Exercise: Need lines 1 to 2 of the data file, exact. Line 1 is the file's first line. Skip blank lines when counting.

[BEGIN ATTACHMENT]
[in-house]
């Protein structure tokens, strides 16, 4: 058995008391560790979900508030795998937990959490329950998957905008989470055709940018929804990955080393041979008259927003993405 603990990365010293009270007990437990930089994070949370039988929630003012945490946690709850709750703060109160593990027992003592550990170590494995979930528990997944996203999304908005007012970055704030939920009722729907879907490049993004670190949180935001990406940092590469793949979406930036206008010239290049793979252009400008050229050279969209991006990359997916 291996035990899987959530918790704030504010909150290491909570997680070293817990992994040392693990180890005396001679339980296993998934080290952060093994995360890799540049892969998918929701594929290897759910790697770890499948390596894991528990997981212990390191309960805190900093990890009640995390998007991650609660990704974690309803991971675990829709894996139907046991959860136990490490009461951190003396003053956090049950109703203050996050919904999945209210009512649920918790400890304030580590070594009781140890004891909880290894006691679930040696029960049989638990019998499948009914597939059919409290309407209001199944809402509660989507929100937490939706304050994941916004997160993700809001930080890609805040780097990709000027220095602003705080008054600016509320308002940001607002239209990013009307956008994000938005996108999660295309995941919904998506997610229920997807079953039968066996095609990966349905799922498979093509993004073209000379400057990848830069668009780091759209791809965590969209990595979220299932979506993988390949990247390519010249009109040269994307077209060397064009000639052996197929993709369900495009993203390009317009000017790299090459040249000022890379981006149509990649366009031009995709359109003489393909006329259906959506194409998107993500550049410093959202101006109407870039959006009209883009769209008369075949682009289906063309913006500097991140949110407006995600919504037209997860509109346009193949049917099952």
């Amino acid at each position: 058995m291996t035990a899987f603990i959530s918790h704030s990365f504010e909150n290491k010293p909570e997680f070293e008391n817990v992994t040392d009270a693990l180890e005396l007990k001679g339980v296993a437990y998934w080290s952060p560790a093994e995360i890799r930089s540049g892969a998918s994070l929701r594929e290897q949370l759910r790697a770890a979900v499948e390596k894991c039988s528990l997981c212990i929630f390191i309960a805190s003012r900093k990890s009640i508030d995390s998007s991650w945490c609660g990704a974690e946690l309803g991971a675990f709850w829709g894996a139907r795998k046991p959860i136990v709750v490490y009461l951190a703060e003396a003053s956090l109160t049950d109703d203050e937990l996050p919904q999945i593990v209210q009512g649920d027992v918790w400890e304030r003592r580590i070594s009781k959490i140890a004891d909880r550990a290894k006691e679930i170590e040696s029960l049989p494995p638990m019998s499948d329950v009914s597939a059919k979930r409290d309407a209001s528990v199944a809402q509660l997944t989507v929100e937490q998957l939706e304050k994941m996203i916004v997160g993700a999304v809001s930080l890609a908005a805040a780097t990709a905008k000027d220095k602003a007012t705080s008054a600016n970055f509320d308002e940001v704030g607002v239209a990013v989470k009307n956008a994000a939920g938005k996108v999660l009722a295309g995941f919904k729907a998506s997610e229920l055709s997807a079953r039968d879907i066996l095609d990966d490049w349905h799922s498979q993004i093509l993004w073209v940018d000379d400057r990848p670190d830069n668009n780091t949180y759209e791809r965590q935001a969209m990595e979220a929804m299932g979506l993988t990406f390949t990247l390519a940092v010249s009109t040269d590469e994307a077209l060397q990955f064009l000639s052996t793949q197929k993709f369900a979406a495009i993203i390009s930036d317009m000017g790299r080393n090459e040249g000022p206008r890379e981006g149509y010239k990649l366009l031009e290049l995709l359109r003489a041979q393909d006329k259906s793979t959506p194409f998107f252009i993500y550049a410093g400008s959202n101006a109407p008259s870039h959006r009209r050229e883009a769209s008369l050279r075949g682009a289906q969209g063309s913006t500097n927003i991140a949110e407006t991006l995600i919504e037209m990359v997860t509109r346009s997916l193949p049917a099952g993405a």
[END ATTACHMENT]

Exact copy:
[in-house]
């Protein structure tokens, strides 16, 4: 058995008391560790979900508030795998937990959490329950998957905008989470055709940018929804990955080393041979008259927003993405 603990990365010293009270007990437990930089994070949370039988929630003012945490946690709850709750703060109160593990027992003592550990170590494995979930528990997944996203999304908005007012970055704030939920009722729907879907490049993004670190949180935001990406940092590469793949979406930036206008010239290049793979252009400008050229050279969209991006990359997916 291996035990899987959530918790704030504010909150290491909570997680070293817990992994040392693990180890005396001679339980296993998934080290952060093994995360890799540049892969998918929701594929290897759910790697770890499948390596894991528990997981212990390191309960805190900093990890009640995390998007991650609660990704974690309803991971675990829709894996139907046991959860136990490490009461951190003396003053956090049950109703203050996050919904999945209210009512649920918790400890304030580590070594009781140890004891909880290894006691679930040696029960049989638990019998499948009914597939059919409290309407209001199944809402509660989507929100937490939706304050994941916004997160993700809001930080890609805040780097990709000027220095602003705080008054600016509320308002940001607002239209990013009307956008994000938005996108999660295309995941919904998506997610229920997807079953039968066996095609990966349905799922498979093509993004073209000379400057990848830069668009780091759209791809965590969209990595979220299932979506993988390949990247390519010249009109040269994307077209060397064009000639052996197929993709369900495009993203390009317009000017790299090459040249000022890379981006149509990649366009031009995709359109003489393909006329259906959506194409998107993500550049410093959202101006109407870039959006009209883009769209008369075949682009289906063309913006500097991140949110407006995600919504037209997860509109346009193949049917099952």